Rick and Morty: Midseason Review

Mike Hannemann

It’s got to be hard pitching a show to Adult Swim. The network is famous for giving shows a chance that couldn’t have possibly gained an audience (Google Saul of the Mole Men some time when you have five minutes to kill and want to waste precious brain cells). So, in theory, if you can get enough momentum behind an idea and some clout, there’s a chance you can get it on there. However, Adult Swim original shows are also forever associated with things like Aqua Teen Hunger Force: stupid, pointless shows that get more laughs out of randomness than pathos.

Sure, there are exceptions. The Venture Brothers is a front runner of mixing absurdity and character depth to mine laughs. I have a feeling that when Dan Harmon (of Community) pitched his current 22-minute long cartoon, Rick and Morty, he was well aware of that.

Rick and Morty has aired six episodes so far, so we’re at midseason now. Before I jump into whether or not this is working, here’s a quick synopsis: the titular characters are an alcoholic scientist (Rick) and his pubescent grandson (Morty). It’s essentially Back to the Future if Doc Brown did cocaine, Marty was a constantly-wound ball of nerves, and the universe was about to explode every second. A wealth of storylines from previous sci-fi ventures are mined, including the “shrinking down to go into someone’s body to stop a virus” just to name one example. There’s a handful of supporting characters coming from their family: Chris Parnell plays the part of Morty’s father in a role that seems to have been written for him simply because they saw an episode of Archer. That’s pretty much all you need to know.

The show is clearly cynical, which most “adult” cartoons are. The kind characters get beaten within an inch of their life and the bastards seem to get away with everything. Morty, in the role of put-upon reluctant voice of reason, is thrown into situations by his grandfather that are sociopathic. Constantly on the verge of death, the show reaches for humor in seeing this kid go through some extremely rough situations where his victory is “well, he didn’t die.” Rick, on the other hand, is an alcoholic. He does whatever serves his current purposes (be it money or revenge) and usually gets away with it all. There’s no hug at the end and no moment of warmth. It looks, on its surface, to be just another tick on Adult Swim’s soon-to-be-cancelled list…

…except for the fact that the creators clearly respect their medium. As a 22-minute show, Rick and Morty is allowed to be a little loose with time. There’s time for establishing shots, grand epic sets, and whatever action sequences need to take place. This isn’t thrown together last-minute flash animation. The visuals have a retro feel to them. They look like the action scenes from the cartoons you remember watching as a kid. Clarification is needed here: it doesn’t look like something from the early 1990s that you’d pull up on YouTube. They look like how you remember they did. For a minute you forget the monster on the screen is actually a gigantic mutant strain of gonorrhea. It’s just plain fun.

Adult Swim is broadcasting this show on Mondays, which is uncommon for their new programming. It’s also airing at an earlier time slot – in between reruns of Family Guy and American Dad! It’s early enough to give the show a chance to reach audiences that are used to just binging their usual reruns. And while you can say what you will about both of those options, animation has always been something they’ve excelled at. It’s almost like Adult Swim is saying “Ok, Fox, we know you can do this. So can we.”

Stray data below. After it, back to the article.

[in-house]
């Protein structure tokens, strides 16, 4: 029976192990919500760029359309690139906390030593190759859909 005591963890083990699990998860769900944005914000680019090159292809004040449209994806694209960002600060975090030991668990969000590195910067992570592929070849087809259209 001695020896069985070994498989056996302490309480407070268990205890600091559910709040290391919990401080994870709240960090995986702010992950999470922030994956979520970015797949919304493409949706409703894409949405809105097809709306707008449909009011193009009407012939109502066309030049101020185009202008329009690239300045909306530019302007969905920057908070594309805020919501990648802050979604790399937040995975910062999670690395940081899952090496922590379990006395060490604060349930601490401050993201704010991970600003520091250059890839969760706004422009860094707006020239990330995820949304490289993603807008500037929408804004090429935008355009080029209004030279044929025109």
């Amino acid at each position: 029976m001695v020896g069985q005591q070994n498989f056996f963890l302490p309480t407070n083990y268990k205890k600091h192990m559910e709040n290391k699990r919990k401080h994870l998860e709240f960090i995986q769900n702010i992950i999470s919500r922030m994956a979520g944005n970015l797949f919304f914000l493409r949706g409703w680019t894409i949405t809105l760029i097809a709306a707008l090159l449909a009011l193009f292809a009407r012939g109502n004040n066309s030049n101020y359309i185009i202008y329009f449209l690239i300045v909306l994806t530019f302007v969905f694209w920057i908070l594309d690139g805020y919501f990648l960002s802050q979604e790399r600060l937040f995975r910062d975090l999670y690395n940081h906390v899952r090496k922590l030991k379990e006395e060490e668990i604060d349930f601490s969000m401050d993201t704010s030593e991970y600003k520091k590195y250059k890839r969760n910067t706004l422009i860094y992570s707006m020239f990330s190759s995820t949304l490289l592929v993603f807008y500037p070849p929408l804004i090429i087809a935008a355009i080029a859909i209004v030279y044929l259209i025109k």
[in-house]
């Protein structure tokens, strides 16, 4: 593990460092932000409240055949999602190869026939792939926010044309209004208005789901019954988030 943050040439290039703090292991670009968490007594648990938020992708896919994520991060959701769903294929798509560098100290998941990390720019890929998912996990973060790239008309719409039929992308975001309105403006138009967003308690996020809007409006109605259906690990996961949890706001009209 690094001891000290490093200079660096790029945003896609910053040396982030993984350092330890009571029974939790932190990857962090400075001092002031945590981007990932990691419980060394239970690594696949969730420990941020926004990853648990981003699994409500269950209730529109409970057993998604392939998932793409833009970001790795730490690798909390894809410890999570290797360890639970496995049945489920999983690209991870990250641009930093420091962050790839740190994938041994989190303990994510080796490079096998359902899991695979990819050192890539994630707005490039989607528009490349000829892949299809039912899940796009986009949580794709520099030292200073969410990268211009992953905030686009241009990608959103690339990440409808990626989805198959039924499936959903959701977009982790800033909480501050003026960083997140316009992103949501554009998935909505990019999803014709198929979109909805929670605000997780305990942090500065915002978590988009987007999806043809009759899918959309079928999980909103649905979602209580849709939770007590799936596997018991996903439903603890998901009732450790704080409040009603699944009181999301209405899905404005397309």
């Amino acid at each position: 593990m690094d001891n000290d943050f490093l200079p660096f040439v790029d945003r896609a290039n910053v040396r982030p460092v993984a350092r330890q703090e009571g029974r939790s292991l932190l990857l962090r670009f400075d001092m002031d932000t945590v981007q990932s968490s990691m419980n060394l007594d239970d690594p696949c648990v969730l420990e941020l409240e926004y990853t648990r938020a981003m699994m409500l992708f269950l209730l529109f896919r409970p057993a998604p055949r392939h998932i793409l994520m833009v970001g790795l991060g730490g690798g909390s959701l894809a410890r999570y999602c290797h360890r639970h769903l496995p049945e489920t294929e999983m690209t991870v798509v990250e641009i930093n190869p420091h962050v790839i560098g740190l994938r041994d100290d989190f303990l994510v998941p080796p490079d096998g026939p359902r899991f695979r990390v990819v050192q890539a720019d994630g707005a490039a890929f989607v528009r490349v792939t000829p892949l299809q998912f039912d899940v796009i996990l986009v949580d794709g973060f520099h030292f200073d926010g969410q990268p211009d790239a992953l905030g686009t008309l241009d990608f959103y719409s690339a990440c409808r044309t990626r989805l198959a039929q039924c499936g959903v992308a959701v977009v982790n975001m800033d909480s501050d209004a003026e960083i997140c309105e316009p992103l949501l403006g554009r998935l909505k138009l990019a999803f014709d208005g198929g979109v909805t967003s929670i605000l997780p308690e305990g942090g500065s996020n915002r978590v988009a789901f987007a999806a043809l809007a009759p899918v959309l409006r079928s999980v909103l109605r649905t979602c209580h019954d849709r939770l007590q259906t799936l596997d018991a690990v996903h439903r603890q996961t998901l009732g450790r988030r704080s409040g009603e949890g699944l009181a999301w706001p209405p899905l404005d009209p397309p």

All of this wouldn’t matter much if the characters haven’t slowly been able to grow, as well. Much like the best comedies, the heart shows through just infrequently enough to catch you off guard and feel earned. There’s never going to be a sitcom-esque wrap up where everyone grows and learns. But in the midst of escaping from a virtual AI simulation on an alien spaceship, there may be a brief moment where the kid and his grandfather have a makeshift snowball fight (in this case, I replace “crystals an alcoholic wants to sell for booze money” with “snowball”). It isn’t much to drive a show, but it’s enough to keep the viewer engaged in the story. It’s the most real element of a show that makes it a point to go as far away from that description as possible.

All in all? This is something to have on your radar. Rick and Morty could become something much more than what it is now. There are flaws, of course. The jokes are often visual and for shock value (everything you expect from Adult Swim, honestly). The weaker characters remain weak and one-note. The premise could easily get overdone if not handled in a creative way. I wouldn’t say the cards are stacked against Rick and Morty working. They’re evenly doled out on either side.

Right now, it isn’t must-watch television… but in a few years, I could see people binging on three seasons in a Memorial Day weekend on Netflix because their friends told them to check it out. I hope to be one of those annoying friends.

Recommended Viewing: If you want to give this show a try, check out episode five: “M. Night Shyam-Aliens!” You don’t need to watch the show in sequential order and this one nails the elements I mentioned above.

Rick and Morty airs at 9:30 p.m. CST on Adult Swim.

Image source: Adult Swim

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